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Palaces of Sintra

 

 

 

During the nineteenth century Sintra exerted a considerable influence on the development of European Romantic architecture (Palácio da Pena, Monserrate).

 

However, his interest certainly is not limited to one or two buildings of obvious importance, before diversifies a host of palaces and parks, stately homes with their gardens and groves, of palaces and chalets surrounded by a lush vegetation, the long stretches of walls that meander over the highest peaks of the Sierra, evoking bygone centuries; convents inviting to meditation, surrounded by mossy cliffs and murmuring fountains, the austere churches and chapels, hermitages as well as more "humanized" and popular constitute one and the other poles of secular Faith and Art, and finally, several archaeological ancient times, that brings us to our roots further afield.
 
It is this uniqueness that underpins the celebrity of Sintra, his international reputation among poets, artists and thinkers. Their difference lies in the exceptional syncretism achieved between nature and the ancient monuments as well as the pioneering architectural dream that raised, particularly in the context of Romanticism.
The Serra de Sintra match him in a convincing way. Viewed from afar (or from an aerial photograph) it gives the impression of a much more natural landscape that stands well Area: a small mountainous forested granite, rising from the countryside (she also intersected by hills and troughs) between Lisbon and the coast. Viewed more closely, and touring it, Sierra reveals a wealth of cultural markers surprising, covering several centuries of the history of Portugal.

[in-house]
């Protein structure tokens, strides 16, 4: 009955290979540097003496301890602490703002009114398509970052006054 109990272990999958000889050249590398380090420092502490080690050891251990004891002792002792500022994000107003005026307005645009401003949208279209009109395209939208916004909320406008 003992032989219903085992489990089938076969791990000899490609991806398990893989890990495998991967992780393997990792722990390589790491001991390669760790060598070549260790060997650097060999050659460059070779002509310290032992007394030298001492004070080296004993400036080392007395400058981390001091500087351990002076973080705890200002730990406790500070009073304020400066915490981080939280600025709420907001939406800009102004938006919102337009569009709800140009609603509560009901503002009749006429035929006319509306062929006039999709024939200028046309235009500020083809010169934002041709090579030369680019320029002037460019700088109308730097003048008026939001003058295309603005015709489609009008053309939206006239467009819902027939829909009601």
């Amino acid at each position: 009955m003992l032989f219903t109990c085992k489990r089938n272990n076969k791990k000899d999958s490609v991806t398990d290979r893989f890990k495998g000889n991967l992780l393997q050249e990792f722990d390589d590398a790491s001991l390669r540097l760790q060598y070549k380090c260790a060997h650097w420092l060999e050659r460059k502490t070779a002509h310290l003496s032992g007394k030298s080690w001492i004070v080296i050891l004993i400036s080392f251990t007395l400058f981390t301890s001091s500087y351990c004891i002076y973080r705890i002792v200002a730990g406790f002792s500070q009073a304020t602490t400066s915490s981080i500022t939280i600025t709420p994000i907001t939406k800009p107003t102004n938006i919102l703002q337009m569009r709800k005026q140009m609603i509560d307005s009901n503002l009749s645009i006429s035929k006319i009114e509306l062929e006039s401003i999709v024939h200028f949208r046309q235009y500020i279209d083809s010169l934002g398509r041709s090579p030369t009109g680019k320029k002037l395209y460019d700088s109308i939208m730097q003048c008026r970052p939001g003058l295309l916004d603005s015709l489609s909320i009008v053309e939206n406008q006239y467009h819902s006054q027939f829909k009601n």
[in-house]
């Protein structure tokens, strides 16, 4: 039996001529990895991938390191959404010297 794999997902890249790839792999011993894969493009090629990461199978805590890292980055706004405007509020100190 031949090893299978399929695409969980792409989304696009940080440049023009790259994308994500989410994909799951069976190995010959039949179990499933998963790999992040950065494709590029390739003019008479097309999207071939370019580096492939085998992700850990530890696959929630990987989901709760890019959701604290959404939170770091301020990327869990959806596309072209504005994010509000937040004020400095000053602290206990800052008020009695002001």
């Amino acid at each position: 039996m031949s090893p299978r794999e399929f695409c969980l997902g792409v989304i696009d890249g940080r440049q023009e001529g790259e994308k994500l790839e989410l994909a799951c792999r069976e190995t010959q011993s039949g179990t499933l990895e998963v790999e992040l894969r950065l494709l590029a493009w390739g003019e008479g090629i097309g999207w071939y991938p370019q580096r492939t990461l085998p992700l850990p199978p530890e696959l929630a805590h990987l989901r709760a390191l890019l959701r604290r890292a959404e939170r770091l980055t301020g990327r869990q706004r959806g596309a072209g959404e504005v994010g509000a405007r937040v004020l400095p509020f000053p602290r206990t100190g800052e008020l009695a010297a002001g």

This story radiated from the old town of Sintra, chosen as the site of a medieval royal palace, benefiting from a very specific climatic situation in the country (and even for the Mediterranean region): cool summers and winters sweet and sunny. The Court and the nobles of the country established in Sintra and the slopes of the Sierra Norte, along which were erecting sumptuous villas and estates surrounded by gardens and parks of artistic style and luxurious flora. Moreover, the solitude of the Sierra and its forests attracted monks and hermits who enriched the convents and hermitages introducing you to the religious-cultural.
 
The climax of this extraordinary development of the landscape of Sintra was hit with the reign of King Fernando II of Saxe-Cobourg dynasty-Gotha (1836-1885). Very close to Sintra and its landscape in which harbored great affection, this king-artist implantaria romanticism here in a splendid and unique to the Mediterranean regions. The king purchased the Convent Pena situated on a steep mountain and turned it into a fabulous and magical palace, giving you the maximum dimension that only a romantic vision of a great artistic and aesthetic sensibility of a great dream could. This anticipates, so to speak, the famous Castle Neuchwanstein built by Ludwig II of Bavaria. Furthermore, D. Fernando II surrounded the palace of a large romantic park planted with rare and exotic trees, decorated with fountains, watercourses and chains of lakes, chalets, chapels, fake ruins and traversed paths magical unparalleled anywhere else . The King also took care to restore the forests of the Sierra where thousands of trees were planted, mainly indigenous oaks and pines, cypresses Mexicans, acacias in Australia, and many other species that contribute to the character perfectly romantic da Serra.
 
Thus evolved the Serra de Sintra cultural landscape of an eminent and singular value. From the point of view more natural, associated components of Mediterranean floras and northern hundreds of trees and exotic flowers in a framework of gardens, parks and forests truly unique.